Knighton's weight has long been an area of focus
With a nickname like "Pot Roast," it's no surprise that the conversation about Jacksonville defense tackle Terrance Knighton often centers around his weight.
Controlling his girth has been a challenge for Knighton since his days as a standout at Temple, where he became the Owls' first ever first-team All-MAC honoree.
But even at the NFL level, where opposing offensive linemen routinely check in at well over 300 pounds, Knighton has remained conscious of his size.
As chronicled by Tania Ganguli in a piece for the Florida Times-Union, Knighton has worked hard to make it to the start of the 2012 Jaguars' voluntary offseason program in his best shape since his rookie year.
It's an important move for both him and the Jaguars, as the team has expressed interest in a long-term investment provided he can maintain his weight.
Knighton understands the ramifications of staying in shape for his own benefit as well, telling Ganguli, “Going into my last year of my contract, that’s obviously important to me. If guys will tell you the money wasn’t important, they’re lying to you. But really I care about my health and longevity after football. I don’t want to be remembered for the guy who had weight problems, I want to be remembered for the guy who turned it around.”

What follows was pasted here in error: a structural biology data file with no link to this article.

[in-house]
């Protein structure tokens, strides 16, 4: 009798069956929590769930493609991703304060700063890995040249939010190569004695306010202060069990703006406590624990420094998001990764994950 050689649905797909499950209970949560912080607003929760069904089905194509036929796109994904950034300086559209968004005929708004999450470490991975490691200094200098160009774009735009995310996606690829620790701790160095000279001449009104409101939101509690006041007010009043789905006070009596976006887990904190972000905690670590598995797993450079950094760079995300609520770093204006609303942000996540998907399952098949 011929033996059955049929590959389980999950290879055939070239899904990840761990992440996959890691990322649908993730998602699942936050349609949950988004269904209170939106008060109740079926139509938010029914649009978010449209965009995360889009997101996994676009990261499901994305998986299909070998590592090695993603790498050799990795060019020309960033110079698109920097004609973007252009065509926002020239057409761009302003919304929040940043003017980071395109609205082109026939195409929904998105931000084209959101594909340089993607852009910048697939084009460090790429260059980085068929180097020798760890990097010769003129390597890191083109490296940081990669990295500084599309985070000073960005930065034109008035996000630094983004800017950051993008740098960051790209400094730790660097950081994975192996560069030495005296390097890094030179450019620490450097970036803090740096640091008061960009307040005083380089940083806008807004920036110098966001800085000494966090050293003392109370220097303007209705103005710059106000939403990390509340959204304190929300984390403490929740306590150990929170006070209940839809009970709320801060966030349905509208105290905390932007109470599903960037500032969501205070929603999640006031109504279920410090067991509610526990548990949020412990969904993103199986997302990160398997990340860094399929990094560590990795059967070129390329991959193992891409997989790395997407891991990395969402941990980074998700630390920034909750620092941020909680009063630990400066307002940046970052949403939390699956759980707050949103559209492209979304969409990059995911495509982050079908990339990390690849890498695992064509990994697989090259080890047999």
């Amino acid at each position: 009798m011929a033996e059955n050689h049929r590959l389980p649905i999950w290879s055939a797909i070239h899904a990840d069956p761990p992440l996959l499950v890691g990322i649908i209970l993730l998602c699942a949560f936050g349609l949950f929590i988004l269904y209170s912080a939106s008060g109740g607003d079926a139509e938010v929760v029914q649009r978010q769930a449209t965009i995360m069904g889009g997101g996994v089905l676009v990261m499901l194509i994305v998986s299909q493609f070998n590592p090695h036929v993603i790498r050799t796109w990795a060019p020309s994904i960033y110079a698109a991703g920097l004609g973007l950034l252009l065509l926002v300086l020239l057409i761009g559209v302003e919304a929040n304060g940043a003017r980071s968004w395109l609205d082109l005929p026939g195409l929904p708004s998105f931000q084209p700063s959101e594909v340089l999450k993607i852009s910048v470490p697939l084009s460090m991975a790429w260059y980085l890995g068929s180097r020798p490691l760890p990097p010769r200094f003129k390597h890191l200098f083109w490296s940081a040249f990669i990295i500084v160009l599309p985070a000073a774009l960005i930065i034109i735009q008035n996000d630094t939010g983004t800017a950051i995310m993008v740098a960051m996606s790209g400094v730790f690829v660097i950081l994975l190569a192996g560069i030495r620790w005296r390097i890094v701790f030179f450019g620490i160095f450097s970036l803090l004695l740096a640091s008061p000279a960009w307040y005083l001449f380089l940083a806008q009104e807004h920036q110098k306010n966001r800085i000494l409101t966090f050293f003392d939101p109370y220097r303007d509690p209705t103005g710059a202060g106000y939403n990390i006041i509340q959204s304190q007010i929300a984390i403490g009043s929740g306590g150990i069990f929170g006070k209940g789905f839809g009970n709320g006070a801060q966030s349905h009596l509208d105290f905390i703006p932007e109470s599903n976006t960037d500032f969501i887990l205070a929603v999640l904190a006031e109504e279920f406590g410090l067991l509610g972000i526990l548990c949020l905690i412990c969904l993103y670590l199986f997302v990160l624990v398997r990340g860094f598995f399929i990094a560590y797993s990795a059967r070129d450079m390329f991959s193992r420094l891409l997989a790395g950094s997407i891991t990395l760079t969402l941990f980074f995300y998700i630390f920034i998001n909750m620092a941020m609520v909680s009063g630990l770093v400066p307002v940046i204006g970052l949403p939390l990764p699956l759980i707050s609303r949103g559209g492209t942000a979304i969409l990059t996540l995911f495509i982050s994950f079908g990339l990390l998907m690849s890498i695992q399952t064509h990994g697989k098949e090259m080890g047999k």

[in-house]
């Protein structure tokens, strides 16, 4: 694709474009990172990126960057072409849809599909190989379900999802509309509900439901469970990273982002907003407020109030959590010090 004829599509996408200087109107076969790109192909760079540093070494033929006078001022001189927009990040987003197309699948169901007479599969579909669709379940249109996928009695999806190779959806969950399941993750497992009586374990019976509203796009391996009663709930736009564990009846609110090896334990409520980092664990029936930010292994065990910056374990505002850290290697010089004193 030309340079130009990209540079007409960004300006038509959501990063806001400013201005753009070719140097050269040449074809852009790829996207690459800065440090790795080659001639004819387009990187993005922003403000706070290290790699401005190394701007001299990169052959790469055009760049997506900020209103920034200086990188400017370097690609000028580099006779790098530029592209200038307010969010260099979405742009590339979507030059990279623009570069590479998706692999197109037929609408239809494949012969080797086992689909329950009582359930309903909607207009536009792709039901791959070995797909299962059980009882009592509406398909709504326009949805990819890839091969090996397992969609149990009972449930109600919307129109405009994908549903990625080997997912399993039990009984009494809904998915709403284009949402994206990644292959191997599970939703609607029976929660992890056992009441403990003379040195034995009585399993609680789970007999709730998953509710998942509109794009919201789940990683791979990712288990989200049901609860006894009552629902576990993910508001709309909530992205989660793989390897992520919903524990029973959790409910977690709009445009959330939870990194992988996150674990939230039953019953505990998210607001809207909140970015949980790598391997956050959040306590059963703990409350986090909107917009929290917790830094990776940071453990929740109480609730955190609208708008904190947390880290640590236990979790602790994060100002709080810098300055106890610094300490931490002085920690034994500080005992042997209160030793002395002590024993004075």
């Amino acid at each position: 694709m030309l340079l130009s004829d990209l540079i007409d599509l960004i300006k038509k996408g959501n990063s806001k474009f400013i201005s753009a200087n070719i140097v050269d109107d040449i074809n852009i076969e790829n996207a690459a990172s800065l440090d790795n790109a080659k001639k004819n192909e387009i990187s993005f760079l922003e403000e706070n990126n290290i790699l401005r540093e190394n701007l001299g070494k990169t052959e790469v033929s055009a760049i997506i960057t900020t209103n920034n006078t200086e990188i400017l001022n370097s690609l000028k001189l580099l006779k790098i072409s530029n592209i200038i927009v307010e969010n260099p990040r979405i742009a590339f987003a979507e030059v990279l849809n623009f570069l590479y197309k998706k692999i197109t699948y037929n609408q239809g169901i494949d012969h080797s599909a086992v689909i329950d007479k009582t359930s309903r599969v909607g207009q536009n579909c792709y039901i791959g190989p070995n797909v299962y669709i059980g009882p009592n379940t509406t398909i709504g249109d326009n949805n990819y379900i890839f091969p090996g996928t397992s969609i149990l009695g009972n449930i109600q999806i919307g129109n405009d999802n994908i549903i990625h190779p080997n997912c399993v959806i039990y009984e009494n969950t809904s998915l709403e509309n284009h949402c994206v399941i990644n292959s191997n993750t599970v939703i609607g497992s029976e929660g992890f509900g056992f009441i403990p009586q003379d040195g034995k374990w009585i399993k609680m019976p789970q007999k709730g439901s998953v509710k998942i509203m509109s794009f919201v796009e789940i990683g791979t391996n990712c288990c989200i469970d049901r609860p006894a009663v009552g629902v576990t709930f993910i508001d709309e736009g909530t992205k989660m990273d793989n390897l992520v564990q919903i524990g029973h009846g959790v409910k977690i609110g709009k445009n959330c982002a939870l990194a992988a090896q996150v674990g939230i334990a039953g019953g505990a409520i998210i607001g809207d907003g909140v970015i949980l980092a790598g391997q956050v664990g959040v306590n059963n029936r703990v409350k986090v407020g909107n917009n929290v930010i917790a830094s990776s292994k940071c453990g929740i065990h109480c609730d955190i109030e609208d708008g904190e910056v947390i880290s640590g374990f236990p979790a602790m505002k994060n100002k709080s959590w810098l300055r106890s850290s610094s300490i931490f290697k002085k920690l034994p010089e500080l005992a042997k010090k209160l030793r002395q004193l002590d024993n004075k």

But aside from the contractual ramifications for both Knighton and the Jaguars' front office, this move is an important one for the defense of Jacksonville, which should continue to improve after another quietly impressive season under Mel Tucker in 2011.
Knighton has natural power through his frame, and the ability to manhandle opposing linemen at the point of attack. He has sufficient quickness initially off the line, but loses steam as the play develops. Shedding weight — he has 15 or 20 pounds to spare — would help him sustain his burst off the line and become a more disruptive player in opposing backfields.
The Jaguars pair Knighton with Tyson Alualu—who carved his path to becoming a first rounder in part with his explosiveness from the snap—and many expect them to pursue another pass-rushing option to play opposite breakout defensive end Jeremy Mincey (Quinton Coples of North Carolina and Melvin Ingram of South Carolina come to mind as first-round possibilities). Adding one of them would immediately boost the pass rush, and Knighton's ability to maintain his trimmer cut and collapse the pocket up the middle would pay off in a major way for Jacksonville.
If we've learned anything in recent years, it's that the NFL is rapidly evolving into a pass-centric league. The only way to neutralize such an attack—at least from what we've seen in two of the past four Super Bowls — is to disrupt a quarterback's rhythm with an aggressive defensive front built on speed, quickness and power.
While Knighton's greatest asset will always be his ability to anchor a run defense, his commitment to controlling his weight will pay dividends as an interior pass rusher.
For a Jacksonville defense that finished with just 31.0 sacks in 2011, that matters.